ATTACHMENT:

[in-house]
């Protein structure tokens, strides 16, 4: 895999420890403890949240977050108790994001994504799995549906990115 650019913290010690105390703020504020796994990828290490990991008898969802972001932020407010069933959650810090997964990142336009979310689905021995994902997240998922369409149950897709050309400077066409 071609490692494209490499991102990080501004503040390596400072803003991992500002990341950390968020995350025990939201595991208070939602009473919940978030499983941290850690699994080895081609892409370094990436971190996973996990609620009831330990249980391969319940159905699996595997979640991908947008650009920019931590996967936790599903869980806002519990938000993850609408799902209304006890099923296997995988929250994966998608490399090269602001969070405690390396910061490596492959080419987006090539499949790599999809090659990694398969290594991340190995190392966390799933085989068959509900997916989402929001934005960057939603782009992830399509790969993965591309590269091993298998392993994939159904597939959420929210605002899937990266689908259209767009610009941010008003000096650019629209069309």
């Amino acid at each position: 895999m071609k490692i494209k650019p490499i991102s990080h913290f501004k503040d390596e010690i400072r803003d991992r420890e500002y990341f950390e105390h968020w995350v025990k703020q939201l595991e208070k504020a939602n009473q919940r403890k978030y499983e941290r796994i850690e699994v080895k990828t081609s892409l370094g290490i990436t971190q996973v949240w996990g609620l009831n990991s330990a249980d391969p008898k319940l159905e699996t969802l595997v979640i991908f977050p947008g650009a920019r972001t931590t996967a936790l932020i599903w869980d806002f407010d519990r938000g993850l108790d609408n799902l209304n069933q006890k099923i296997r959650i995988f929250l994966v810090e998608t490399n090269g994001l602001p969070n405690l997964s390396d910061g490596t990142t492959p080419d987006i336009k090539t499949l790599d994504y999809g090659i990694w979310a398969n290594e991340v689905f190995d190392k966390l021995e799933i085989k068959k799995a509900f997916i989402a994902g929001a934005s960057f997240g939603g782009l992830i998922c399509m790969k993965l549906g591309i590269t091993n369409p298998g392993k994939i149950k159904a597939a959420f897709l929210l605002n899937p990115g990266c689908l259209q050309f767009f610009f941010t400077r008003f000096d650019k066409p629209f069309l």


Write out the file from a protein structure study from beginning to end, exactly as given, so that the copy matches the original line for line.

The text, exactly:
[in-house]
């Protein structure tokens, strides 16, 4: 895999420890403890949240977050108790994001994504799995549906990115 650019913290010690105390703020504020796994990828290490990991008898969802972001932020407010069933959650810090997964990142336009979310689905021995994902997240998922369409149950897709050309400077066409 071609490692494209490499991102990080501004503040390596400072803003991992500002990341950390968020995350025990939201595991208070939602009473919940978030499983941290850690699994080895081609892409370094990436971190996973996990609620009831330990249980391969319940159905699996595997979640991908947008650009920019931590996967936790599903869980806002519990938000993850609408799902209304006890099923296997995988929250994966998608490399090269602001969070405690390396910061490596492959080419987006090539499949790599999809090659990694398969290594991340190995190392966390799933085989068959509900997916989402929001934005960057939603782009992830399509790969993965591309590269091993298998392993994939159904597939959420929210605002899937990266689908259209767009610009941010008003000096650019629209069309």
């Amino acid at each position: 895999m071609k490692i494209k650019p490499i991102s990080h913290f501004k503040d390596e010690i400072r803003d991992r420890e500002y990341f950390e105390h968020w995350v025990k703020q939201l595991e208070k504020a939602n009473q919940r403890k978030y499983e941290r796994i850690e699994v080895k990828t081609s892409l370094g290490i990436t971190q996973v949240w996990g609620l009831n990991s330990a249980d391969p008898k319940l159905e699996t969802l595997v979640i991908f977050p947008g650009a920019r972001t931590t996967a936790l932020i599903w869980d806002f407010d519990r938000g993850l108790d609408n799902l209304n069933q006890k099923i296997r959650i995988f929250l994966v810090e998608t490399n090269g994001l602001p969070n405690l997964s390396d910061g490596t990142t492959p080419d987006i336009k090539t499949l790599d994504y999809g090659i990694w979310a398969n290594e991340v689905f190995d190392k966390l021995e799933i085989k068959k799995a509900f997916i989402a994902g929001a934005s960057f997240g939603g782009l992830i998922c399509m790969k993965l549906g591309i590269t091993n369409p298998g392993k994939i149950k159904a597939a959420f897709l929210l605002n899937p990115g990266c689908l259209q050309f767009f610009f941010t400077r008003f000096d650019k066409p629209f069309l």